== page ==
Art & Resistance: Through a Feminist Looking GlassVIEW EVENT DETAILS
Thursday, 31st August, 6:00 p.m. - 7:30 p.m
When in 1949 revolutionary French author Simone de Beauvoir wrote her magnum-opus ‘The Second Sex’, her note of introduction began with some hesitation. She wondered if enough hadn’t already been said about the “eternal feminine”. Countless years, feminist movements, economic development and socio-political manoeuvres later, the situation only continues to look further grim for women, particularly the gendered history of war and conflict. This is true for women with lived realities in Manipur, Afghanistan, Rakhine state in Myanmar, Sri Lanka, China, Latin America and everywhere else across the world; regardless of nationality, regardless of the nature of conflict.
Kamala Bhasin and Ritu Menon bolster the need for a representative history that can only be pieced together “if the experience and status of one half of humankind is an integral part of the story”. At Asia Society India, we recently concluded a series called Lands, Borders and People, a four-part investigation into the issues of migration and refugees in South Asia. As a postscript to that series, this webinar titled ‘Art and Resistance: Through a Feminist Looking Glass’ goes beyond the politics of displacement to look more broadly at the intersection of gender, conflict and resistance in art and literature, with a focus on the perspective of women.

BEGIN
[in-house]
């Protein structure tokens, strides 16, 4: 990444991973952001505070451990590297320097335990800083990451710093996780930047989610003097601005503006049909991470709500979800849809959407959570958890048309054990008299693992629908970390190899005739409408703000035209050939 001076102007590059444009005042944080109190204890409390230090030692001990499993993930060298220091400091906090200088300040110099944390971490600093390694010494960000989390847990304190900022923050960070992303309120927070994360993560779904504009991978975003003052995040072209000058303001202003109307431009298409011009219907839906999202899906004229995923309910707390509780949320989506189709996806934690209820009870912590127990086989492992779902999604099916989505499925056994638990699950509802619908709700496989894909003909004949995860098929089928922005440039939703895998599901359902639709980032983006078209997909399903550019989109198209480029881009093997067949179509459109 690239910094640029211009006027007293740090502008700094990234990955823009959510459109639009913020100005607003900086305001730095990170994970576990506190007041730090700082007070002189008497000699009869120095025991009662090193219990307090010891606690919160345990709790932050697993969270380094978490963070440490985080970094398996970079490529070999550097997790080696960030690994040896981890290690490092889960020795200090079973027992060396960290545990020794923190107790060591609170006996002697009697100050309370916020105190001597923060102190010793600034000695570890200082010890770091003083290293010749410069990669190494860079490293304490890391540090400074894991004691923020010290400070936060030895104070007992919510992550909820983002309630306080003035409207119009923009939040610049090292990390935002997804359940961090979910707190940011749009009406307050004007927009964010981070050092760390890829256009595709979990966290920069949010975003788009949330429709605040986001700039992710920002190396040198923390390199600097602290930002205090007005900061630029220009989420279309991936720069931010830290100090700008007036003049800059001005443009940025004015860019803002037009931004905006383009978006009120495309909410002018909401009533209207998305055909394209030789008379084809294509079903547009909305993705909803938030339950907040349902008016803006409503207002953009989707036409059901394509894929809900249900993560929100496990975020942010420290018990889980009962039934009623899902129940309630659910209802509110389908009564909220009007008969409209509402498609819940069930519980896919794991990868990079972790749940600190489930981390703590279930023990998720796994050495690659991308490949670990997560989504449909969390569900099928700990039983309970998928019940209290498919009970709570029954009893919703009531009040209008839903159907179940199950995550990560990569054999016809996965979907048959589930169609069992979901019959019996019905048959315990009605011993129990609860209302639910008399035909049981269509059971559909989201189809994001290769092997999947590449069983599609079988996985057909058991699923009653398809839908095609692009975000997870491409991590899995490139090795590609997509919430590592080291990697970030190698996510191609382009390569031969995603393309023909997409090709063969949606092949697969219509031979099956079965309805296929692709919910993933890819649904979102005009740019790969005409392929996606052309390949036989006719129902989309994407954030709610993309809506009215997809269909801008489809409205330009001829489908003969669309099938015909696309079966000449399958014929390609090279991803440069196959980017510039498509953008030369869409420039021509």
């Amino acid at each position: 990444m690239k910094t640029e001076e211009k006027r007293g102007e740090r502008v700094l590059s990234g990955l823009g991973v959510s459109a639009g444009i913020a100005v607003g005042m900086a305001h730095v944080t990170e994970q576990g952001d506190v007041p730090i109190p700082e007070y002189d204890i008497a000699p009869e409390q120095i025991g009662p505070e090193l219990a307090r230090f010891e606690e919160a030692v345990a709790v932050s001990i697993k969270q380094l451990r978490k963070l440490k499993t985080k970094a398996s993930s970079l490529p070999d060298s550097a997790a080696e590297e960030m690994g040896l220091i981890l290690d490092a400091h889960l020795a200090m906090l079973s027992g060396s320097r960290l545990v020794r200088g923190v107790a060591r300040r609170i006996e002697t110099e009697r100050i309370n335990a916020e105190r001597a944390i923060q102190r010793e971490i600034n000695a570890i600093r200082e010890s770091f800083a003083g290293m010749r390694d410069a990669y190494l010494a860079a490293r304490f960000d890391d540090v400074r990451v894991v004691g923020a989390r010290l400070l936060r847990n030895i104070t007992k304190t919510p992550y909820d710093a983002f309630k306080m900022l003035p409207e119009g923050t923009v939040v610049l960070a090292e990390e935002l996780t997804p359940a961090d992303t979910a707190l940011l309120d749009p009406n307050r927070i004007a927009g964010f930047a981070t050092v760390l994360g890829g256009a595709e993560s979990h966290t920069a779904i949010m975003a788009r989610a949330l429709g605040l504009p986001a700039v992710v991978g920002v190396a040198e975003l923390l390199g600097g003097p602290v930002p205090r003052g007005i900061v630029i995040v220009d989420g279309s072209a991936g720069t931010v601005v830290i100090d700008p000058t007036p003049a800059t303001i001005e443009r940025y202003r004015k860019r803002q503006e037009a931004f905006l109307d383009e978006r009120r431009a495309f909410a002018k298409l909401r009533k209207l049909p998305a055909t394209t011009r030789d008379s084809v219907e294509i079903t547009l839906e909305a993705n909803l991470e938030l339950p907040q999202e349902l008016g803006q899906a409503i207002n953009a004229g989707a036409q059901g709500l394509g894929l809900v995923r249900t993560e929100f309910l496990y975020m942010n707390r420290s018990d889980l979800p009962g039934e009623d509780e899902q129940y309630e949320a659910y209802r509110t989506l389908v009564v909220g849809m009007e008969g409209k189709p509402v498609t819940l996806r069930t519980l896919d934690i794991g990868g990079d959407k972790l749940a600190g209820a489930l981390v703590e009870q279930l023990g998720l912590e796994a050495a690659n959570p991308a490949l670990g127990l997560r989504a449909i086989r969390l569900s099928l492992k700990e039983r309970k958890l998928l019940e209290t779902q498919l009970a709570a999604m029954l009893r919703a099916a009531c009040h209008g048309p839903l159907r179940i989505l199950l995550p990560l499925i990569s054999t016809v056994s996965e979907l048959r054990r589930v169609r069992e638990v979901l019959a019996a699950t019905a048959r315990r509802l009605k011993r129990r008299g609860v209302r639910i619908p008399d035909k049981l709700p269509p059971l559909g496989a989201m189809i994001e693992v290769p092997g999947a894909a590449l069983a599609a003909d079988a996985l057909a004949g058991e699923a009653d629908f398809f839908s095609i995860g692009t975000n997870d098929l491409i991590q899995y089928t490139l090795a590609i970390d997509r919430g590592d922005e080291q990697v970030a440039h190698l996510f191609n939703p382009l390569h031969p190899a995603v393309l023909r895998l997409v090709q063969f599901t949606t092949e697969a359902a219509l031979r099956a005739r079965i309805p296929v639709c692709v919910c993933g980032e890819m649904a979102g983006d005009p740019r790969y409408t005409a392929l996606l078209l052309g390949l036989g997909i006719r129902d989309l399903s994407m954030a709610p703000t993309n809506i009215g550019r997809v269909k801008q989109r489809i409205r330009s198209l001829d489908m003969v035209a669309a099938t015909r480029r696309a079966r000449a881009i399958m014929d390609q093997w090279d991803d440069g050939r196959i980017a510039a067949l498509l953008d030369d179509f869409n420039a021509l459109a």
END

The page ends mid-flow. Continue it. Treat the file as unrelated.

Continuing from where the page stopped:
How do gender relations shape the ways in which women engage, are affected by, and seek to resolve conflict? As per the United Nations Development Fund for Women’ hypothesis, can a gender lens on conflict analysis make a significant contribution to conflict prevention? And what is the role of art and creative expression in giving voice to the experience of gendered reality?
The panel brings together artists from across borders and creative practices including Varunika Saraf, contemporary artist and art historian from India; Leesa Gazi, writer, theatre-artist and filmmaker from Bangladesh; Farah Bashir, photojournalist and author from Kashmir; Ruby Chishti, sculptor and installation artist from Pakistan (currently in America); and Anomaa Rajakaruna, documentary filmmaker, photographer and curator from Sri Lanka, for a conversation that will be moderated by Pragya Tiwari, writer and founder of Oijo, a culture and brand consultancy. Through this discussion, we aim to spotlight artistic voices from South Asia and the diaspora who have centred their practice on feminist narratives of identity within the historical and contemporary fault lines of displacement, migration, violence, exile and resistance.